Those long narrow cucumbers you see wrapped in plastic in supermarkets, the ones with thin skins you don’t have to peel, no seeds, and a bitter-free, burpless taste, are often called English cucumbers, greenhouse cucumbers, or seedless cucumbers. They are much more expensive than the traditional cucumber… and that can encourage gardeners try growing them in their home gardens. But the results are often disappointing.
This kind of cucumber is parthenocarpic, that is to say it produces fruit without having been fecundated (that’s why its seeds never fully develop). Moreover, it produces only female flowers, eliminating the risk of accidental self-pollination. A a result, English cucumbers are almost always grown commercially inside a greenhouse. This prevents any insects from pollinating them, as that would result in misshapen fruit.
Home gardeners aren’t always aware of this important detail and sow theirs not only outdoors, but close to regular cucumbers, that is ones that are bisexual and produce both male and female flowers. As a result bees and other pollinators carry pollen from the male flowers of regular cucumbers to the female flowers of the English cucumbers, resulting in lumpy, irregular fruit with seeds, not at all like the select vegetable sold in the supermarket. What a disappointment!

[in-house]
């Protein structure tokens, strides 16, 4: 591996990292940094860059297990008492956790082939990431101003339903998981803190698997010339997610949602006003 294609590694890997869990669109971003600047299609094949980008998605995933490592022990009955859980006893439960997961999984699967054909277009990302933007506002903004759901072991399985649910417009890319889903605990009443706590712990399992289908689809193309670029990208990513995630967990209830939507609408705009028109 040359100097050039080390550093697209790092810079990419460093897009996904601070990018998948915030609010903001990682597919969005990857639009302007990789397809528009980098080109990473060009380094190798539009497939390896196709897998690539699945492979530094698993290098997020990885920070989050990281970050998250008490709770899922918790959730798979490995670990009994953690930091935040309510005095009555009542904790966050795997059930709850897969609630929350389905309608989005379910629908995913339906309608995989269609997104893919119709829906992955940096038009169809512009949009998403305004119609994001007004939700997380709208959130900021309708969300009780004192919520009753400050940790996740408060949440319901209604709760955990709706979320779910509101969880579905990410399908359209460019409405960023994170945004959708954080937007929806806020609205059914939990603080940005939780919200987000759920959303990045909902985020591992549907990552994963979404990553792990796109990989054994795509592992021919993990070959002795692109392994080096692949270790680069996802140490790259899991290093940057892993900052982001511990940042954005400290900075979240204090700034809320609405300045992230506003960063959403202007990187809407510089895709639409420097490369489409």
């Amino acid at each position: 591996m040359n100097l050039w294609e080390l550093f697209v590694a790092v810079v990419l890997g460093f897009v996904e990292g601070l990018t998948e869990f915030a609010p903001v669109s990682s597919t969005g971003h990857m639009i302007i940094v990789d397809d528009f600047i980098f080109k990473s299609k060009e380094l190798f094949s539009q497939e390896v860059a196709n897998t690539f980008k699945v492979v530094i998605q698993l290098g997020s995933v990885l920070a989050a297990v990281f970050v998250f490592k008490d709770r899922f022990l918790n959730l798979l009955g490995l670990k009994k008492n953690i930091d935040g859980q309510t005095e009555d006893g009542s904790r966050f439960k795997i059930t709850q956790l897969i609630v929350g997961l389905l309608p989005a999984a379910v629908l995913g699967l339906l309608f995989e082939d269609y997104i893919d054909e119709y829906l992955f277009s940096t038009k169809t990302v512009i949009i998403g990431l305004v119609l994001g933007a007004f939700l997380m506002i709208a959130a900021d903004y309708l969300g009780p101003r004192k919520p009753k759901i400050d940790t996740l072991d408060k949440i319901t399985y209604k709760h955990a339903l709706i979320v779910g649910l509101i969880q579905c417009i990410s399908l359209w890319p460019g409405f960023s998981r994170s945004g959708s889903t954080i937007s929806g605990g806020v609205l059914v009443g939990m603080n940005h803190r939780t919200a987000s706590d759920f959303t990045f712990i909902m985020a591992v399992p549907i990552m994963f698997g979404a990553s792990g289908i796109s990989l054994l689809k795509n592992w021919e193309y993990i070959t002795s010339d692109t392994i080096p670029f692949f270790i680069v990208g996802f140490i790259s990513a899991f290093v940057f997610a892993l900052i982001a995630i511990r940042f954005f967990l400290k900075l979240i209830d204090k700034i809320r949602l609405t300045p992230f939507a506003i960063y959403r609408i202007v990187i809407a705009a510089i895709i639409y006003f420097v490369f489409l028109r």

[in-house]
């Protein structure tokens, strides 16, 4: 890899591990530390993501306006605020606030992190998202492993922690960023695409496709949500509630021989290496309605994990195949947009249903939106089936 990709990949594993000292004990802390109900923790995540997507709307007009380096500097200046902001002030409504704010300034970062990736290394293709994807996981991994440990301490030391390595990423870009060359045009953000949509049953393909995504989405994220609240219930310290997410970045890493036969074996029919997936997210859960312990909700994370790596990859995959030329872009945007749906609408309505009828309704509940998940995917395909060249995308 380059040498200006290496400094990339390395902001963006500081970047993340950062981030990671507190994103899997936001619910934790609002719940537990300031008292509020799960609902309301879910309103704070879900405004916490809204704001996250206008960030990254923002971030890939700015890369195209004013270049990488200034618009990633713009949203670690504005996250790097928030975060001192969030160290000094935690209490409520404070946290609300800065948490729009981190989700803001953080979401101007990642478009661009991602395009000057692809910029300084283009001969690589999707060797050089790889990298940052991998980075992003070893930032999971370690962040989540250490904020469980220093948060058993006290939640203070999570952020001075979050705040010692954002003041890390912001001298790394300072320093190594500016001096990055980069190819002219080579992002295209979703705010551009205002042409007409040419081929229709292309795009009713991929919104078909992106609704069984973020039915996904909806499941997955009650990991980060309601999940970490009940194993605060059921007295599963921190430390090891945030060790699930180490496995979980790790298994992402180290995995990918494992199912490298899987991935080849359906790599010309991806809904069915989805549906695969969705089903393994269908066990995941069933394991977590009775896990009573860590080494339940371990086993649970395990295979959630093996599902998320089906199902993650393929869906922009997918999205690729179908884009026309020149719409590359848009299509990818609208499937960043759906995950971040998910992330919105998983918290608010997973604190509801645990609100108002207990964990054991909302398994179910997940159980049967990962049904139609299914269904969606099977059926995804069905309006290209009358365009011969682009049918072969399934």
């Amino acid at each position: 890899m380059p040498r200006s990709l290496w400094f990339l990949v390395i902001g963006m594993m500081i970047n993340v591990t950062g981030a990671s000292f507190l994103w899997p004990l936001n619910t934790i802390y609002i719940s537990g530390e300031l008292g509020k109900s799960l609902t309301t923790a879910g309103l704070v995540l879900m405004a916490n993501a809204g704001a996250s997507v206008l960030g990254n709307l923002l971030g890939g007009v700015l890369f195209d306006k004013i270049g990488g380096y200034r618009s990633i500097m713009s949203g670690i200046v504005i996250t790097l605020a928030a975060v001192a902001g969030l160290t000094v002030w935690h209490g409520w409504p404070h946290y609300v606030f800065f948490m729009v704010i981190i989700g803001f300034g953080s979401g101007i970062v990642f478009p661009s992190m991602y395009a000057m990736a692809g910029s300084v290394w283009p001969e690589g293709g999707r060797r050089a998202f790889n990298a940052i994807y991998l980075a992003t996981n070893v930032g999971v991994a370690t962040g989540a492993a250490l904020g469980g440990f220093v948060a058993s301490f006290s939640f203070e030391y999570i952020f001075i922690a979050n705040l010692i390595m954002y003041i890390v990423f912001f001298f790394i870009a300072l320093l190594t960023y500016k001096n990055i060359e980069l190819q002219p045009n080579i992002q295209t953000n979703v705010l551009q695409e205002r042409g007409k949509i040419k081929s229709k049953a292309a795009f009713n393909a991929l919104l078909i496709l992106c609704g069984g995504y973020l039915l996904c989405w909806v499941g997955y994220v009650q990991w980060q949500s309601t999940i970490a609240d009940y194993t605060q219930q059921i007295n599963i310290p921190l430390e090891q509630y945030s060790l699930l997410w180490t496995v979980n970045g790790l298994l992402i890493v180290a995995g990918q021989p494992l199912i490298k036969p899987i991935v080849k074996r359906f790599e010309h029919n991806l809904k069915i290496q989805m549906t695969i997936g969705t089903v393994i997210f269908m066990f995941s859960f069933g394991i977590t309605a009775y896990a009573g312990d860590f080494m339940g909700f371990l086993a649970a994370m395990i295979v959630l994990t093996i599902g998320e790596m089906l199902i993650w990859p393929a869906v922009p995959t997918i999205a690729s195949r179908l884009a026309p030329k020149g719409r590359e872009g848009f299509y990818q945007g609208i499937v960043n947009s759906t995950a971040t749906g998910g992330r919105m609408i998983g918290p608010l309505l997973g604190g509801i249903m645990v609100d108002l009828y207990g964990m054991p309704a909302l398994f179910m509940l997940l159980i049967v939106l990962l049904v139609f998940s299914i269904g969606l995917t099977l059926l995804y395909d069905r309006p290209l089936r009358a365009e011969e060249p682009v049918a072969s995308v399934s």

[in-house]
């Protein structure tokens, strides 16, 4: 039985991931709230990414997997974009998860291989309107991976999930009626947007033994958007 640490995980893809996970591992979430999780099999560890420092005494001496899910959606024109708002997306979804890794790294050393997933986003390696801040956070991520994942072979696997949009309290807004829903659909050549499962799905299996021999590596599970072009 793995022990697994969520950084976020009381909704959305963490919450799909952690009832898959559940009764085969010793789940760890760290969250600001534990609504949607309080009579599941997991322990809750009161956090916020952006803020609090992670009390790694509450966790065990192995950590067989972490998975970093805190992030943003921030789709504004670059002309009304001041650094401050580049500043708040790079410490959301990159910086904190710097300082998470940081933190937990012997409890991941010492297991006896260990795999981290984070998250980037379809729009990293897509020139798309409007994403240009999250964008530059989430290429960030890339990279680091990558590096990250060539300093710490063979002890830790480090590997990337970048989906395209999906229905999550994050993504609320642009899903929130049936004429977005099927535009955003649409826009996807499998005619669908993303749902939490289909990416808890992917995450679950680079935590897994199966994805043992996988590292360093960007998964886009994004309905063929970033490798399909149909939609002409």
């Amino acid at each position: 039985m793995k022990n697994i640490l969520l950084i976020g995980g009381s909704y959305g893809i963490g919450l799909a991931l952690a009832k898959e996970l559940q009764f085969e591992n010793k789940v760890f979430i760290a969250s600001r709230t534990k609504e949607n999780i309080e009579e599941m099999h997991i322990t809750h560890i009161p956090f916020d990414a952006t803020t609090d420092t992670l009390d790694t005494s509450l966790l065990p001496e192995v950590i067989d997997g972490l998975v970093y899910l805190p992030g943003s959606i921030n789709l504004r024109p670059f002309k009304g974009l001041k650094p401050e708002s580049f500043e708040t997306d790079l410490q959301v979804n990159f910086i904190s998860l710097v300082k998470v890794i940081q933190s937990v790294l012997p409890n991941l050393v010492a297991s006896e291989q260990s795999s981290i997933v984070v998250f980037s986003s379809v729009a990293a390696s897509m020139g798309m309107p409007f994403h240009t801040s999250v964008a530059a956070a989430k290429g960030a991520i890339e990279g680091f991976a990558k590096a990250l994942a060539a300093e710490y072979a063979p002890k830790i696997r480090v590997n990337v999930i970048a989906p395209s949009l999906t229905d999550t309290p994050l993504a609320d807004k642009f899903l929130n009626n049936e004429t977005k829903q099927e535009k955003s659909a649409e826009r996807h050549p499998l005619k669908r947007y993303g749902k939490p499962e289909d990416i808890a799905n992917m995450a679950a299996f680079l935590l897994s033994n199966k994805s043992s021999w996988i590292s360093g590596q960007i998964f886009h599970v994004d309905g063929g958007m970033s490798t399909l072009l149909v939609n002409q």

Grow Them On Their Own
If you want to grow English cucumbers outdoors and get acceptable results, make sure there are no regular cucumbers within 115 feet (35 m). That means you can forget growing them in a community garden, because there will certainly be other gardeners growing regular cucumbers, but you can often get good results in a backyard veggie bed… as long as you forgo ordinary cukes for the season. And as long as your immediate neighbors are not gardeners too!
Note too that to produce long straight fruit, developing English cucumbers must not touch the ground, otherwise they will curve. Therefore you pretty much have to grow them on some sort of trellis so the long fruits will be suspended in the air.
Not Yet Time to Sow
If I write this in March is that it’s so you’ll have time to order the right cucumber seeds for your needs, but obviously it is still far too early to sow them indoors in most climates. Cucumbers need only a 3- to 4-week head start on the outdoor growing season, if that. So most gardeners won’t need to sow them indoors before the month of May. Indeed, you can sow cucumbers directly outdoors in most climates, once the soil has warmed up of course, and still get great harvests!